Scanning Microscopy


Solid state detectors (SSD) are the most commonly used backscattered electron (BSE) detectors in scanning electron microscopy (SEM). They have been used for at least 20 years and many types are described in the literature. These detectors can be designed in many shapes and forms but in commercially available SEMs two semiconductor detectors (A and B) are usually placed below the polepiece where they are used for compositional (A+B) and topographic (A-B) contrast enhancement. The range of SSD applications available from BSE is quite extensive. The kind and quality of information depend strongly on the shape and position of the detector in relation to the specimen and the electron beam. Also very important is the current gain vs. electron energy dependence, which can be controlled by detector manufacturing technology. This paper reviews various possible applications of semiconductor detectors in SEM, as well as factors which influence the quality of information obtainable from BSE by semiconductor detectors.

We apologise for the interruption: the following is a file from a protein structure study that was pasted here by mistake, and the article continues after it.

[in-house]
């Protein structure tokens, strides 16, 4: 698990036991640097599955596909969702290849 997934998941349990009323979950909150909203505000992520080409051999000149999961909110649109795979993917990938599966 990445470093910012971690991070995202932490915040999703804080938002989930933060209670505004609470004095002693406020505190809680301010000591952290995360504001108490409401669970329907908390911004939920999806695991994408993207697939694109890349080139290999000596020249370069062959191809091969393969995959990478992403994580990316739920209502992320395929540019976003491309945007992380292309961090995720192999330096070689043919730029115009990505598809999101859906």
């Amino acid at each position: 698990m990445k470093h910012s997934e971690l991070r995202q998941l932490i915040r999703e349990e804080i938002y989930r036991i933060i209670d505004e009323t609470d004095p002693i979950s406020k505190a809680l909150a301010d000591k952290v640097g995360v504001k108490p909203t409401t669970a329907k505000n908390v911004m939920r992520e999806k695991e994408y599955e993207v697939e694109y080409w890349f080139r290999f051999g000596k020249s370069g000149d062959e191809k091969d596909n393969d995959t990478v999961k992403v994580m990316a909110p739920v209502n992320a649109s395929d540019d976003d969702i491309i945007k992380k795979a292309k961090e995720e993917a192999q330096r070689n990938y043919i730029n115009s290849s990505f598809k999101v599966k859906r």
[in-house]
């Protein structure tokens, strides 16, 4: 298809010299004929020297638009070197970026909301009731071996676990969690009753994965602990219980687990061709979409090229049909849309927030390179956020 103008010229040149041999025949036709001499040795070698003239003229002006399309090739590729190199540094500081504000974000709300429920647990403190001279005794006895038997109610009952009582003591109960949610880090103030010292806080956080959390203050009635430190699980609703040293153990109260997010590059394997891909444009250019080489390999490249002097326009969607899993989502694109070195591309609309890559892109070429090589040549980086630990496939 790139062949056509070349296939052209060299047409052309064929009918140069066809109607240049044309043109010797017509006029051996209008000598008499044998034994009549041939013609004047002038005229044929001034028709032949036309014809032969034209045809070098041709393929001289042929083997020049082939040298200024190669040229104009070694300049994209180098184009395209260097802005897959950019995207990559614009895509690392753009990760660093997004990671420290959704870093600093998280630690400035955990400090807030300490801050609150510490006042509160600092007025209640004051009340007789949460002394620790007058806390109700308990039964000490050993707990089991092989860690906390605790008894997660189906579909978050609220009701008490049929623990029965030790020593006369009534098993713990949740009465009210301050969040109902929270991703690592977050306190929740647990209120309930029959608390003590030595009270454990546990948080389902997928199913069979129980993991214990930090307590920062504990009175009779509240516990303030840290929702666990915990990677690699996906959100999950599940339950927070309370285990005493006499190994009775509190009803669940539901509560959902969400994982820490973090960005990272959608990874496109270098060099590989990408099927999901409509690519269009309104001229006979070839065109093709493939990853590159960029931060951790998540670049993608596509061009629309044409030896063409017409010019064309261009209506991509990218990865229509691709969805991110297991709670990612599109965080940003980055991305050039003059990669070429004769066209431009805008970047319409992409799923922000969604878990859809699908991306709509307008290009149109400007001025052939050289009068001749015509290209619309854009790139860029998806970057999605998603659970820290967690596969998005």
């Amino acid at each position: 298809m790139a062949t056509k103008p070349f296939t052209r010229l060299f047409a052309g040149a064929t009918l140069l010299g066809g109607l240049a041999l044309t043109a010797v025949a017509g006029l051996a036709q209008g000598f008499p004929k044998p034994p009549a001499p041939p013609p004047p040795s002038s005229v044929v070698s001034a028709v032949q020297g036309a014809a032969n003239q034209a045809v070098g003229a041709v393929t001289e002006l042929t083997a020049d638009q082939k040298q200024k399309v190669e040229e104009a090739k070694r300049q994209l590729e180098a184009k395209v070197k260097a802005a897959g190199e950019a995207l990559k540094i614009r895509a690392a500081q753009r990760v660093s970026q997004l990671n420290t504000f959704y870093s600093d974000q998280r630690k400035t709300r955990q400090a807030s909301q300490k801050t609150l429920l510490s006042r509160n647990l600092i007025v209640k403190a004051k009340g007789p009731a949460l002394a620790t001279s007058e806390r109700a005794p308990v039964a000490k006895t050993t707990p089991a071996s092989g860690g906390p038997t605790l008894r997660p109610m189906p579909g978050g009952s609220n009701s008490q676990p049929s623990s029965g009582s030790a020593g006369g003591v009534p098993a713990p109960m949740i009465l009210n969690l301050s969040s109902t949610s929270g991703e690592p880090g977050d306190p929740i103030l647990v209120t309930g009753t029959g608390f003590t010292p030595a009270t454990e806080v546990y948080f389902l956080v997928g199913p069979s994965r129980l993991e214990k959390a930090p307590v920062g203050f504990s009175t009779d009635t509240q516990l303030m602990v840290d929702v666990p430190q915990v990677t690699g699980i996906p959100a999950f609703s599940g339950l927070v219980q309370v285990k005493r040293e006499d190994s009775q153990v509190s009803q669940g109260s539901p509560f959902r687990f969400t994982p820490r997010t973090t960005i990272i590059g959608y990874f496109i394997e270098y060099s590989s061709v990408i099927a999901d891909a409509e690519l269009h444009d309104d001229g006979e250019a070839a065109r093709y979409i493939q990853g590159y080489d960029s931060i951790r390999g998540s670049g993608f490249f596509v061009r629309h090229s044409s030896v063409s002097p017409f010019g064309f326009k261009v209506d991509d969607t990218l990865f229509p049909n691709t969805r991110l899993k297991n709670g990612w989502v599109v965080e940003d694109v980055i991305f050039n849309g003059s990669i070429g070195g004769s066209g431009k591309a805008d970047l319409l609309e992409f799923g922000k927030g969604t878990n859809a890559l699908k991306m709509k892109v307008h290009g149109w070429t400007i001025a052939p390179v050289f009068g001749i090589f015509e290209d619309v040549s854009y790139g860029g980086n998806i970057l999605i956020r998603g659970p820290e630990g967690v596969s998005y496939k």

Included in

Life Sciences Commons